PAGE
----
Intelligence Agency Retirement Act of 1965 for Certain 
Employees (P.L. 88-643). This statute authorized the 
establishment of a CIA Retirement and Disability System 
(CIARDS) for a limited number of CIA employees and authorized 
the establishment and maintenance of a fund from which benefits 
would be paid to those beneficiaries.

                       Committee Recommendations

    The Committee recommends $212,000,000 for the Central 
Intelligence Agency Retirement and Disability Systems Fund 
(CIARDS).

               INTELLIGENCE COMMUNITY MANAGEMENT ACCOUNT




Fiscal year 2002 appropriation........................      $160,429,000
Fiscal year 2003 budget request.......................       147,754,000
Committee recommendation..............................       162,254,000
Change from budget request............................       +14,500,000


    This appropriation provides funds for the activities that 
support the Director of Central Intelligence (DCI) and the 
Intelligence Community.

                       Committee Recommendations

    The Administration requested $147,754,000 for the 
Intelligence Community Management Account. The Committee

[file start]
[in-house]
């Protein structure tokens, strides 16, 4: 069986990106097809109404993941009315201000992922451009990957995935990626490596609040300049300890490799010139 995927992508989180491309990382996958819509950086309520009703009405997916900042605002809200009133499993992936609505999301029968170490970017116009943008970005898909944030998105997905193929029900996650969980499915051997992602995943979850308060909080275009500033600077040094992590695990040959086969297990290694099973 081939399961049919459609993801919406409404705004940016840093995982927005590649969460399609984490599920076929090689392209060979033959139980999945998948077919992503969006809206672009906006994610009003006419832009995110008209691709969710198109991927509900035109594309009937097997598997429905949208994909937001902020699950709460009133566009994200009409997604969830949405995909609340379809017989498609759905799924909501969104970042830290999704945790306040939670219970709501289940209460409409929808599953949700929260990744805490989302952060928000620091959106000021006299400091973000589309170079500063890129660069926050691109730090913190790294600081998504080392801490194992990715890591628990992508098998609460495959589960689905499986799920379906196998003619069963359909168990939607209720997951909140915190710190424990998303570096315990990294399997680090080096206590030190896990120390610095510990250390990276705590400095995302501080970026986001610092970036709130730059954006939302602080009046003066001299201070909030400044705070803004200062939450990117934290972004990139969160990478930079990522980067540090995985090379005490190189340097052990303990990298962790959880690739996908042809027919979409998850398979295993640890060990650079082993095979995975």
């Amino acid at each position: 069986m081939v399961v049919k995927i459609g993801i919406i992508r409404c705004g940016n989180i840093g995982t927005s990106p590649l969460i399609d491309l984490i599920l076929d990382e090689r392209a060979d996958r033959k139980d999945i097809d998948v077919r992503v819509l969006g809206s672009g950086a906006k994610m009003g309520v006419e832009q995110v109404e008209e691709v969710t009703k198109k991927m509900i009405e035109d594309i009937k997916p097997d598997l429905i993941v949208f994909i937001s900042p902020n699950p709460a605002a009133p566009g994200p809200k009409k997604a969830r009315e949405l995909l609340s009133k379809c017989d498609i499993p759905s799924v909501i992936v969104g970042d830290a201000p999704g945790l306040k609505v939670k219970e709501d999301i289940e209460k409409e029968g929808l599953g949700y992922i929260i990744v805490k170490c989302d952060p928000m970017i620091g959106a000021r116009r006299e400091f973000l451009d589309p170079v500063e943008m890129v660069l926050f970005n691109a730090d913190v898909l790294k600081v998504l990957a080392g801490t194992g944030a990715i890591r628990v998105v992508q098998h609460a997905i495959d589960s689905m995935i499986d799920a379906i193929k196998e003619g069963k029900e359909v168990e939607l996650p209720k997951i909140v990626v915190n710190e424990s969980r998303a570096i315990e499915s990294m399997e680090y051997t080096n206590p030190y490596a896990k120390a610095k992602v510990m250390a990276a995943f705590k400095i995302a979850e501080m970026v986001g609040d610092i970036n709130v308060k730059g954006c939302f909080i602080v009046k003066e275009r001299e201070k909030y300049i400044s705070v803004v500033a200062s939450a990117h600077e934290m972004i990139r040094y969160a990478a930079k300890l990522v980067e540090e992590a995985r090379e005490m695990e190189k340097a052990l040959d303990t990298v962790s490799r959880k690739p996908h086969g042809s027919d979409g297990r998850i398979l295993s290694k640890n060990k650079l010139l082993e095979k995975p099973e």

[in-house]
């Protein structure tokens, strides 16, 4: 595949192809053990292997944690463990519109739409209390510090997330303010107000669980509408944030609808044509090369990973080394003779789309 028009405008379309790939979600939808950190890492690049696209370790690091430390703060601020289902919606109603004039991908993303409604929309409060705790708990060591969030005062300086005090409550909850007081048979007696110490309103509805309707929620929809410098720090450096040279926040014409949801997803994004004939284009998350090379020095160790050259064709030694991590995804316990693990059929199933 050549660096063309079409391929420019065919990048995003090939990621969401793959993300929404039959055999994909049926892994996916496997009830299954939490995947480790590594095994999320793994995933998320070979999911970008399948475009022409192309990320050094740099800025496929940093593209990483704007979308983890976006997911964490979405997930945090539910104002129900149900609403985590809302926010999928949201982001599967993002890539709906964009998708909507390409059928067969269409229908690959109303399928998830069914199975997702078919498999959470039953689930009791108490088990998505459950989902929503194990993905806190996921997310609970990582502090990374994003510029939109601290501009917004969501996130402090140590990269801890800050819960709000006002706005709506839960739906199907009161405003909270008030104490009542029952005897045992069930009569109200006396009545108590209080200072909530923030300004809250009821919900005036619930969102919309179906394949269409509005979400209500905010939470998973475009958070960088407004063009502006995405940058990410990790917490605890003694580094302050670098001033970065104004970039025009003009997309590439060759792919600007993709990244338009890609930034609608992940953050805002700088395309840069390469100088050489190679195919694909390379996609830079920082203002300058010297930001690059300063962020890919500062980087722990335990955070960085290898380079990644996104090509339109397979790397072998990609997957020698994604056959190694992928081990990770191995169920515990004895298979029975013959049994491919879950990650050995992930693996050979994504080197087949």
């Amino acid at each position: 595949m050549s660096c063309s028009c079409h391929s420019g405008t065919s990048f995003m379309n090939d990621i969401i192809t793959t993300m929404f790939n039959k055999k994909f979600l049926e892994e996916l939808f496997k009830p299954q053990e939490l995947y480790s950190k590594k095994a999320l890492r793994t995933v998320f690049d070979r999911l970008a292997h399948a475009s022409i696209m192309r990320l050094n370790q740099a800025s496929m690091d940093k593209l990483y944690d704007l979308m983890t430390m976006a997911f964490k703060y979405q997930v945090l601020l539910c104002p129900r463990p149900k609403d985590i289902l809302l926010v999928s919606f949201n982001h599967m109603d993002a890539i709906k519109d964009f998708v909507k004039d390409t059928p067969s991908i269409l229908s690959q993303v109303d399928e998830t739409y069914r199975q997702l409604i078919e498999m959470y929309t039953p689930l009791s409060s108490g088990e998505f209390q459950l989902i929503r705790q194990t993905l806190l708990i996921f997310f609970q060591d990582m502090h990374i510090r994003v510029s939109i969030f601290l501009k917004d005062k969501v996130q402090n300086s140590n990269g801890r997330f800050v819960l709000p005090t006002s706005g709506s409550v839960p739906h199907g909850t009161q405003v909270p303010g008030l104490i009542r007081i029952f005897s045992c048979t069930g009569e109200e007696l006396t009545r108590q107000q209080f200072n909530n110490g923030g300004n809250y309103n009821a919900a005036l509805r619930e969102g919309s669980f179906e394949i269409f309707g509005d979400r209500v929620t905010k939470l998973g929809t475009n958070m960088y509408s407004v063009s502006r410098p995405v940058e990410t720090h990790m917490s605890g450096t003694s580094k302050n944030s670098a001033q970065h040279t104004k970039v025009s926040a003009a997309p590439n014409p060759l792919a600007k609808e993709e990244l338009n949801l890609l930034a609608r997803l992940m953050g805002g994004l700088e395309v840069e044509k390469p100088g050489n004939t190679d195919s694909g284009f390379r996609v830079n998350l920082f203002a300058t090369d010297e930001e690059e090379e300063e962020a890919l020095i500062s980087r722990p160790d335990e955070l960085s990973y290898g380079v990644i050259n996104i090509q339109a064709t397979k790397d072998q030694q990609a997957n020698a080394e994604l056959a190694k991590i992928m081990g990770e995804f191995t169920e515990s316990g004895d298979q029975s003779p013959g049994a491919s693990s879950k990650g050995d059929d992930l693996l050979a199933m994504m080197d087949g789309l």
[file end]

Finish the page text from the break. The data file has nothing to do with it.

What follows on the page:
recommends $162,254,000, an increase of $14,500,000 from the 
amount requested and $1,825,000 above the amount appropriated 
under this heading in fiscal year 2002. Of the amount 
appropriated under this heading, $34,100,000 is for transfer to 
the Department of Justice for operations at the National Drug 
Intelligence Center (NDIC). Details of adjustments to this 
account are included in the classified annex accompanying this 
report.

PAYMENT TO KAHO'OLAWE ISLAND CONVEYANCE, REMEDIATION, AND ENVIRONMENTAL 
                            RESTORATION FUND




Fiscal year 2002 appropriation........................       $67,500,000
Fiscal year 2003 budget request.......................        25,000,000
Committee recommendation..............................        25,000,000
Change from budget request............................                 0


    The Committee recommends an appropriation of $25,000,000 
for the Payment to Kaho'olawe Island Conveyance, Remediation, 
and Environmental Restoration Fund, the amount proposed in the 
budget. The recommendation is $42,500,000 below the amount 
appropriated for fiscal year 2002.

                 NATIONAL SECURITY EDUCATION TRUST FUND




Fiscal year 2002 appropriation........................        $8,000,000
Fiscal year 2003 budget request.......................         8,000,000
Committee recommendation..............................         8,000,000
Change from budget request............................                 0


    The National Security Education Trust Fund was established 
to provide scholarships and fellowships to U.S. students to 
pursue higher education studies abroad and grants to U.S. 
institutions for programs of study in foreign areas and 
languages.

                       Committee Recommendations